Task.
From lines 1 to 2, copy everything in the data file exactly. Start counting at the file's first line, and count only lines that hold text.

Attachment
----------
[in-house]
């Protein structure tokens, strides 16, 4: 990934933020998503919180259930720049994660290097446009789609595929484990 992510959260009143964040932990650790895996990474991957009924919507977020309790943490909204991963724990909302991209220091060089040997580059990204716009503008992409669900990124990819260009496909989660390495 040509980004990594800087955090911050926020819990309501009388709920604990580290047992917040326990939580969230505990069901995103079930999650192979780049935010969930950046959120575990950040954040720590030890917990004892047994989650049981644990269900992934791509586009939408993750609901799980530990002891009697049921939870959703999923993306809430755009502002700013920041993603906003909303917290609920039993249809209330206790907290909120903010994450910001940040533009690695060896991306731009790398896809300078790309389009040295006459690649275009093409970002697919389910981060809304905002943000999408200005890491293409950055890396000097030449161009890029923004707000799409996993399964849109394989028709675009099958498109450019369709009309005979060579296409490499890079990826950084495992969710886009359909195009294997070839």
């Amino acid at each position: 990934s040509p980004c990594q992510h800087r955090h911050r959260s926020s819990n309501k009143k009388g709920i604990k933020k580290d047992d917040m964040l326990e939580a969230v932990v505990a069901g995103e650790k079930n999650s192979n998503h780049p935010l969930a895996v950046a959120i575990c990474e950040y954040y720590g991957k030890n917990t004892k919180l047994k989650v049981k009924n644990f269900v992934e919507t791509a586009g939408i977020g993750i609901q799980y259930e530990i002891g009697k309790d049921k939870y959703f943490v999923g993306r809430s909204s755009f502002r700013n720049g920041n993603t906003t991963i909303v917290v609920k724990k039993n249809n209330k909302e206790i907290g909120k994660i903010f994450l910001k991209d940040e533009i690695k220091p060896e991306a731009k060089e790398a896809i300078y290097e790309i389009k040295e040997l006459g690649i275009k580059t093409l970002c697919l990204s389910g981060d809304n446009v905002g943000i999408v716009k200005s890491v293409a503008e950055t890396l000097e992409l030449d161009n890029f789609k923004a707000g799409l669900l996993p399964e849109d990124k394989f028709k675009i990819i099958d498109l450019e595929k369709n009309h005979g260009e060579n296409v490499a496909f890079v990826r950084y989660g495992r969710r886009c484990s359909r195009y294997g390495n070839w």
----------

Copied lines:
[in-house]
């Protein structure tokens, strides 16, 4: 990934933020998503919180259930720049994660290097446009789609595929484990 992510959260009143964040932990650790895996990474991957009924919507977020309790943490909204991963724990909302991209220091060089040997580059990204716009503008992409669900990124990819260009496909989660390495 040509980004990594800087955090911050926020819990309501009388709920604990580290047992917040326990939580969230505990069901995103079930999650192979780049935010969930950046959120575990950040954040720590030890917990004892047994989650049981644990269900992934791509586009939408993750609901799980530990002891009697049921939870959703999923993306809430755009502002700013920041993603906003909303917290609920039993249809209330206790907290909120903010994450910001940040533009690695060896991306731009790398896809300078790309389009040295006459690649275009093409970002697919389910981060809304905002943000999408200005890491293409950055890396000097030449161009890029923004707000799409996993399964849109394989028709675009099958498109450019369709009309005979060579296409490499890079990826950084495992969710886009359909195009294997070839």